The resolution also highlights the fact that various liability rules should be applied and be based on a risk-based approach. However, clear criteria and definitions are still currently being discussed with the intention of ensuring a high level of legal certainty within the EU.
The final part of the text reiterates one of the main considerations raised by European Commission’s White Paper, as it highlights the crucial role of insurance companies and the need for appropriate coverage of algorithmic and AI-based systems.
- Intellectual property rights for the development of artificial intelligence technologies
The last resolution, based on Stéphane Séjourné’s Report focuses on the intellectual property rights at stake in the development of AI technologies, while stressing that this topic has not been tacked by the European Commission yet.
‘‘1. Takes note of the Commission White Paper on ‘Artificial Intelligence – A European approach to excellence and trust’ and the European Data Strategy; stresses that the approaches outlined therein are likely to contribute to unlocking the potential of human-centred AI in the EU; notes, however, that the issue of the protection of IPRs in the context of the development of AI and related technologies has not been addressed by the Commission, despite the key importance of these rights;’’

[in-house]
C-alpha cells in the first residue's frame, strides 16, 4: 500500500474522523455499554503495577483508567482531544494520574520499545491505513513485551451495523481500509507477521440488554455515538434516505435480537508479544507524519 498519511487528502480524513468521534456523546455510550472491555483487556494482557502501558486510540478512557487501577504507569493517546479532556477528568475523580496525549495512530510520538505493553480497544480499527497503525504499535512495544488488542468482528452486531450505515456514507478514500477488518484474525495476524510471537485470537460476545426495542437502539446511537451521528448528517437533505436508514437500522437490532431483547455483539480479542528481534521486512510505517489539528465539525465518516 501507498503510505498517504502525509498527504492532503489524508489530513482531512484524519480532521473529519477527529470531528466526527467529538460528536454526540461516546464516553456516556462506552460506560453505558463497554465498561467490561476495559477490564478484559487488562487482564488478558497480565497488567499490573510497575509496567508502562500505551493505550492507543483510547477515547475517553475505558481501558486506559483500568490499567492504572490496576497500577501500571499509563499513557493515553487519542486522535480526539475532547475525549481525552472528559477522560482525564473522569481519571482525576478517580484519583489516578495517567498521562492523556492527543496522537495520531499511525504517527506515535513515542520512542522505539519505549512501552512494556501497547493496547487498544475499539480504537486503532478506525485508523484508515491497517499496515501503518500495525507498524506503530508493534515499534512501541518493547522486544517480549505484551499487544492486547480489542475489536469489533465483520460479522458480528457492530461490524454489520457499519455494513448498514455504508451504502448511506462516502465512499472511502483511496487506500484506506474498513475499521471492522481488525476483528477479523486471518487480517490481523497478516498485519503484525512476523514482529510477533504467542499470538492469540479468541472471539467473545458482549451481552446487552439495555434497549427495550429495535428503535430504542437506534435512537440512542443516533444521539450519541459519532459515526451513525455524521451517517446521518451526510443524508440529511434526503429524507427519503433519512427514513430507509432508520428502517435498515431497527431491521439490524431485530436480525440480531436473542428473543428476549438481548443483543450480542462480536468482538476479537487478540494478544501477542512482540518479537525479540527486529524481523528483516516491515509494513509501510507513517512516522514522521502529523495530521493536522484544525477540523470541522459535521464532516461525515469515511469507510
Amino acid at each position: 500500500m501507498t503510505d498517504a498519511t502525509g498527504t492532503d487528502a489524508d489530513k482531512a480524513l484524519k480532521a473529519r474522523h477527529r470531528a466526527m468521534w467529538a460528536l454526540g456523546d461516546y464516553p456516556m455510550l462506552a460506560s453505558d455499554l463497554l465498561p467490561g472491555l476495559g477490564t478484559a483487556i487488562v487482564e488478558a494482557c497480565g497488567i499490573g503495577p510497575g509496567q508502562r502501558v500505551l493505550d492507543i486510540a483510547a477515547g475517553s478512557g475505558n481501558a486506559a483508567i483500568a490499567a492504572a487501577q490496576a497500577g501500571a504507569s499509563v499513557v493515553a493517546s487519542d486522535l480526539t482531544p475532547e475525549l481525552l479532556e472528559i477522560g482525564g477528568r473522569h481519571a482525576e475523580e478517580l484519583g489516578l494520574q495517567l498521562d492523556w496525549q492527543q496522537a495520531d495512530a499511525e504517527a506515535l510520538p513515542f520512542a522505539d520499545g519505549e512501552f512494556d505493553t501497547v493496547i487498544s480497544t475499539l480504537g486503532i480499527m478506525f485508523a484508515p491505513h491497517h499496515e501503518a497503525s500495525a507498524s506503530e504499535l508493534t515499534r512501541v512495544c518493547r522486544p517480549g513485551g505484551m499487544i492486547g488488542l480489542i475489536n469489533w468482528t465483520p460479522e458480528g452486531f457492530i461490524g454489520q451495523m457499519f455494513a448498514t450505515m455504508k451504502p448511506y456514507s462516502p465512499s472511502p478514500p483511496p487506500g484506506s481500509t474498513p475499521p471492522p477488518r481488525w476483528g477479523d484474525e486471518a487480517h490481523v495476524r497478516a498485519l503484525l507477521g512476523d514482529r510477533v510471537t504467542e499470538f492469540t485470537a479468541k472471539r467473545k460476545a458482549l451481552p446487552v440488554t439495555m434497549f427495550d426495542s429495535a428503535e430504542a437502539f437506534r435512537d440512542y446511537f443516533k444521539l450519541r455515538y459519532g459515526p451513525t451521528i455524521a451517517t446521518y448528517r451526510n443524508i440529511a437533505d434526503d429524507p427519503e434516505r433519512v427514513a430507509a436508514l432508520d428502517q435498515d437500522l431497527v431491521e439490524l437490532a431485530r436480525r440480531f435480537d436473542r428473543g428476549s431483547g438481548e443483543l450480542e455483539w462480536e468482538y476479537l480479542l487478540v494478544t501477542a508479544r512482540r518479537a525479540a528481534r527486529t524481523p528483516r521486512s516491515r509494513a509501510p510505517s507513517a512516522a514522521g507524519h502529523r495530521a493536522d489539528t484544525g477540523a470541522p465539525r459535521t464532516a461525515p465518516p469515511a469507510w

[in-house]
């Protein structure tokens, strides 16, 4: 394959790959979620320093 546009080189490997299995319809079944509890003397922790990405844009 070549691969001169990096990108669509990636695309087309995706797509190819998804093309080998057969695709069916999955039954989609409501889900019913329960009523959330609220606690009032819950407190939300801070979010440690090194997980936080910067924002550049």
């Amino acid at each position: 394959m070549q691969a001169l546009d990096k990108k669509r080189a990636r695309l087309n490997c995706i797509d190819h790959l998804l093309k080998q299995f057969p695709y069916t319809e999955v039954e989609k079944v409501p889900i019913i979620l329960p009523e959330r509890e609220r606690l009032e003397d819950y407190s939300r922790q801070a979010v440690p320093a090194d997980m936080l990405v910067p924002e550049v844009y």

The EP underlines the main legal challenges raised by AI technologies in terms of copyright and intellectual property rights. Its recommendations, which are the first of their kind in this particular field, aim to tackle these important issues – often forgotten at EU level – by providing guidelines.